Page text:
“Yellow and black,” he told the teen with the bullet still stuck in his back, so the young man hobbled to a metal table and poured out two mounds of crushed glass, one in each color.

Latee walked over with a pipe, wrapped on one end with molten material, as the roaring heat from a 2,300-degree furnace washed over him. The fire used to unnerve Latee, but its intensity now centered him. He’d learned that the smallest error could shatter the glass, and that threat made sense to him, because he understood the steep cost of a mistake.

Latee pulled his pipe from the furnace, then rolled the glowing glob over the colored piles.

“You making a bowl, right?” someone asked.

“A cup,” said Latee, who planned to name it “Bumblebee.”

He used a spoon-shaped piece of wood to mold it, then sculpted the knob with wet newspaper until he brushed his hand on a searing hot pair of shears.

“Ah!” Latee yelped, yanking his arm back as a rap song pulsed through a nearby speaker.

“It’s a crisis in my city, people dying in my city, getting tortured in my city,” came the words, recorded by the young man with the ankle wound.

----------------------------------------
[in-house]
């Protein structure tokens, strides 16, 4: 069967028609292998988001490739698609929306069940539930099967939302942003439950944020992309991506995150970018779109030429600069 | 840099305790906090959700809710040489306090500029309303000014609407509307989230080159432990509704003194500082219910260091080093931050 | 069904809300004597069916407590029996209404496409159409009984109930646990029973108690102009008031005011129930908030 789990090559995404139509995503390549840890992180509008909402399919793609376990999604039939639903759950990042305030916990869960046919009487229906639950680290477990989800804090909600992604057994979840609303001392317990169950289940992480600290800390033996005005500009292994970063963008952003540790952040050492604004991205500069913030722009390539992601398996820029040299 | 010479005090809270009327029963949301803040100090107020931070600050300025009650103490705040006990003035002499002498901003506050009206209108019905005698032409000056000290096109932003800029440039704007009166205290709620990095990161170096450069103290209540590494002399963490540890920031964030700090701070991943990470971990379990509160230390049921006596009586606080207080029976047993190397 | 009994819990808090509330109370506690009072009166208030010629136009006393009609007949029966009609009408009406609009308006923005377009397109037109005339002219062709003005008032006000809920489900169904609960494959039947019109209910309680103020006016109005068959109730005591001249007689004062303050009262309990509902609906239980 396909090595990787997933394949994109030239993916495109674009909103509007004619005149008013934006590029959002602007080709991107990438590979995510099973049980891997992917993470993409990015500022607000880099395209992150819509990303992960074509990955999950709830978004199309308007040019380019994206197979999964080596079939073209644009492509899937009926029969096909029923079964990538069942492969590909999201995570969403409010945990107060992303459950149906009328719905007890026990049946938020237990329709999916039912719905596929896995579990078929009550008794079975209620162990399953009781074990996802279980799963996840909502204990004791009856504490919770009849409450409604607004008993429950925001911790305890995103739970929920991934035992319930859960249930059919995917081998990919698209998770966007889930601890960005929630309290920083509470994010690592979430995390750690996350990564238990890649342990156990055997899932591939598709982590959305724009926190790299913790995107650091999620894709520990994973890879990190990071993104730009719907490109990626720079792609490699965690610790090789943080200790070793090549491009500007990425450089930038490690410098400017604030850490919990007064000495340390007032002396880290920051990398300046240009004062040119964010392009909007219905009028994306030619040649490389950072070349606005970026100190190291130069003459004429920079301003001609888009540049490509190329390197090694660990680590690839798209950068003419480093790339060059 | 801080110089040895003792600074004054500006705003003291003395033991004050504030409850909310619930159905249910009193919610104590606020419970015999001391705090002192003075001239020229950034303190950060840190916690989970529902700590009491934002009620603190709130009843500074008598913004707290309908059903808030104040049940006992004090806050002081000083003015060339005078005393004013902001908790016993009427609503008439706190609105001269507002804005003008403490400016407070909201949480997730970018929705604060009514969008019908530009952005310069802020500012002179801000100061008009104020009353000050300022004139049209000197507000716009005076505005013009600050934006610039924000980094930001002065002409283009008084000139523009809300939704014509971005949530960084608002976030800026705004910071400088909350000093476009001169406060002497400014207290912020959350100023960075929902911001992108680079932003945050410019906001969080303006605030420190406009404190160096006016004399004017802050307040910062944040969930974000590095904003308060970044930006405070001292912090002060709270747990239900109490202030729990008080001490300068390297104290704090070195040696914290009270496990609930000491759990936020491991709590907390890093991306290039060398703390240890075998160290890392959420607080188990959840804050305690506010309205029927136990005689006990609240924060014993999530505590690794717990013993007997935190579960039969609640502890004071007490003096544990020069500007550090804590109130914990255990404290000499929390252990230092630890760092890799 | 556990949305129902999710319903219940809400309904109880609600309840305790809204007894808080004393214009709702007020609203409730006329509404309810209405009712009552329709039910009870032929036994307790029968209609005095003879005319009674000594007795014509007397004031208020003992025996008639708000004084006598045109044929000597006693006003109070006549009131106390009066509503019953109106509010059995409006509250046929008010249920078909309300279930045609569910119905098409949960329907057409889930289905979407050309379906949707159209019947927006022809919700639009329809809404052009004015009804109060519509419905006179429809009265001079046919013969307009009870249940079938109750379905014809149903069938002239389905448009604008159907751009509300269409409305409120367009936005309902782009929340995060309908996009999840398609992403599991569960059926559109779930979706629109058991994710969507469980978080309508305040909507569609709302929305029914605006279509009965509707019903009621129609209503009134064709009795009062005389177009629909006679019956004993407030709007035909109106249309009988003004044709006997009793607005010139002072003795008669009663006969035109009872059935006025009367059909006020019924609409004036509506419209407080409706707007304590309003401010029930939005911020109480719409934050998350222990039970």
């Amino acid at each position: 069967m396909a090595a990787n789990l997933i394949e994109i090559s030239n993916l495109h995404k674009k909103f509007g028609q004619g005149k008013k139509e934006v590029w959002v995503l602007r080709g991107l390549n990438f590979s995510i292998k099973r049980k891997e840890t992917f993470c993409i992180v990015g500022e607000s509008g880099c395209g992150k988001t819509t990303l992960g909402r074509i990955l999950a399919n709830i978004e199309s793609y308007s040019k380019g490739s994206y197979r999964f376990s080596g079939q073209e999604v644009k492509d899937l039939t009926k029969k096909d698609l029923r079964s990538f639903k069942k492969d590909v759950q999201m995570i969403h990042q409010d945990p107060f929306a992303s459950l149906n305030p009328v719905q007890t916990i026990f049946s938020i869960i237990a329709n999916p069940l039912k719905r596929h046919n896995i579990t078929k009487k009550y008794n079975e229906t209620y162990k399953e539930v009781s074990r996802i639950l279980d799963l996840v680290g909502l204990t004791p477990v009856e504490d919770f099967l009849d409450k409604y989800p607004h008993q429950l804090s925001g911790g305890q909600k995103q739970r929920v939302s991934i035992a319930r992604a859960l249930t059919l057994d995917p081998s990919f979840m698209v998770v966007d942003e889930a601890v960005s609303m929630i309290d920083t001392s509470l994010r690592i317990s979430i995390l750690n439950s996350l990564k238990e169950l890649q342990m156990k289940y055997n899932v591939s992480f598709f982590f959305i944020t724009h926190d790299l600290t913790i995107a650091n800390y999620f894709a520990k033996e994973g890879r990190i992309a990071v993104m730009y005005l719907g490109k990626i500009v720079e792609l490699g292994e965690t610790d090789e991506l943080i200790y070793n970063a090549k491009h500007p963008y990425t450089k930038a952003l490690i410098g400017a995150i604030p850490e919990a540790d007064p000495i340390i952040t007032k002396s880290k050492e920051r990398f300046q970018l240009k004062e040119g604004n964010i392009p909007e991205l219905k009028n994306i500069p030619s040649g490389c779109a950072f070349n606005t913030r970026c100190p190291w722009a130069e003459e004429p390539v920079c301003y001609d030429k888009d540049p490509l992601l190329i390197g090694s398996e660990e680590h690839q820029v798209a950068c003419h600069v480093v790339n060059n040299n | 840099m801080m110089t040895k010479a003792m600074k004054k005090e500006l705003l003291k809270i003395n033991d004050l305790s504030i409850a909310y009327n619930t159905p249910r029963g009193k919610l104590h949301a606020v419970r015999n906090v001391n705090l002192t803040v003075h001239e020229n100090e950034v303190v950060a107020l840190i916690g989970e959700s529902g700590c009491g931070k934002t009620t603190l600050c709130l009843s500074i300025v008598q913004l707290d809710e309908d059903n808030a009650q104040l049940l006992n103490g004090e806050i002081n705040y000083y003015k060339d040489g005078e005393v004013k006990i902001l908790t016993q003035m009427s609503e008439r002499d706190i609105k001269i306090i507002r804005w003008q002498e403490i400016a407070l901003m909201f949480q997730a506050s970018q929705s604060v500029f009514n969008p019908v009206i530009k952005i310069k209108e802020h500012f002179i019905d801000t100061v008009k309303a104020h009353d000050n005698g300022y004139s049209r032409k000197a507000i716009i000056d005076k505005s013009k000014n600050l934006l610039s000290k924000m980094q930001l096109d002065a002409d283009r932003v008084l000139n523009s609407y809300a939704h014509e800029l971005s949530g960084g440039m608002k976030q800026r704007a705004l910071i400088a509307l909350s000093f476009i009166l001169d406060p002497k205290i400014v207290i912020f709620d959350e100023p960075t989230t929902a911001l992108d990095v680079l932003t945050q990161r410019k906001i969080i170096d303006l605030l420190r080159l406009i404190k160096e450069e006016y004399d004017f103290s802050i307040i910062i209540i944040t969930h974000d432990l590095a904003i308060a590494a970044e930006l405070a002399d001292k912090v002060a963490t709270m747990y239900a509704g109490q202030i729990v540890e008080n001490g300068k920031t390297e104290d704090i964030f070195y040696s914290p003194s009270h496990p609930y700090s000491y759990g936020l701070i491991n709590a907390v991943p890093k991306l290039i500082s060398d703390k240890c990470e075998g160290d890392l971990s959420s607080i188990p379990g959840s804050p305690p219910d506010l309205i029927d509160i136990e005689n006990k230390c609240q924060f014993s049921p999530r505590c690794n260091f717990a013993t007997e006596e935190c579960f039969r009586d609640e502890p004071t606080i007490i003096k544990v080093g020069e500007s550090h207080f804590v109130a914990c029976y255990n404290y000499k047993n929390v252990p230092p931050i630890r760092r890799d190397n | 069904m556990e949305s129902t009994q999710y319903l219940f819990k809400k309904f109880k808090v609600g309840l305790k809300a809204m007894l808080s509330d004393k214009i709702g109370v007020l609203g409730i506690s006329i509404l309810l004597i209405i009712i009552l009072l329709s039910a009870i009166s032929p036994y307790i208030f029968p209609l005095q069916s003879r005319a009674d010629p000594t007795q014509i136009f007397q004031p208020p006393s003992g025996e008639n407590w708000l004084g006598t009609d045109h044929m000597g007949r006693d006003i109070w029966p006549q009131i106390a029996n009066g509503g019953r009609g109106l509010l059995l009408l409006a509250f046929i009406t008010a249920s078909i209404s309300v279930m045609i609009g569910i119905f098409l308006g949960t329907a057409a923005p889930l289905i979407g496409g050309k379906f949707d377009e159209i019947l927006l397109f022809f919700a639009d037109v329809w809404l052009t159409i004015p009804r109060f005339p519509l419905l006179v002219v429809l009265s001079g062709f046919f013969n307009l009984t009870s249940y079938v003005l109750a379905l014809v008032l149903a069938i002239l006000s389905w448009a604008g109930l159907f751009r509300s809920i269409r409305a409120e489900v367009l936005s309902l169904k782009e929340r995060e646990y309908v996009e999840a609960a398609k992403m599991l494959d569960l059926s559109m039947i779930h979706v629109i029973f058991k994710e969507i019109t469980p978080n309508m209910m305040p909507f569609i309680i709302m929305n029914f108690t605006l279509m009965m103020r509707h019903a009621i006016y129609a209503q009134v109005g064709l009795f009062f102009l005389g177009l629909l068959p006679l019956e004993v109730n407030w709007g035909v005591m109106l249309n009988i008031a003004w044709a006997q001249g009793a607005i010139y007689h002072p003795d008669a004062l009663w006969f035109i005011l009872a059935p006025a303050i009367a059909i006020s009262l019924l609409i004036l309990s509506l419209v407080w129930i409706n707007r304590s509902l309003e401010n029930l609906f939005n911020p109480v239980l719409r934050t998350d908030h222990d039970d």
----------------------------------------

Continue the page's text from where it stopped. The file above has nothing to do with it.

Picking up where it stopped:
Latee tugged and sculpted, reheated and cooled, and soon his cup, among the trickiest pieces he’d ever tried, had begun to take shape. He smiled.

“Somebody gonna buy it,” Latee predicted from behind his clear protective lenses.

He needed to warm the material once more before finishing, so he headed back to the furnace. Then, just as Latee returned with the metal pipe to a work bench, his cup snapped off the end. It plummeted to the floor, crashing against a metal sheet.

Heads turned. His teacher stopped. Latee gasped.

“Damn,” he said.

From across the room rushed Pearl Dick, who co-founded the program. She leaned down with a thick pair of Kevlar mitts.

Dick turned the object in her hands, inspecting each side.

Not a single chip, she told Latee. His cup had survived.

Relieved, he poured himself a drink from a water cooler and took a seat by the open front door, away from the fire. His work for the day was done. Latee had made it through the first week of a Chicago summer. There were nine more left.

Steven Rich contributed to this report.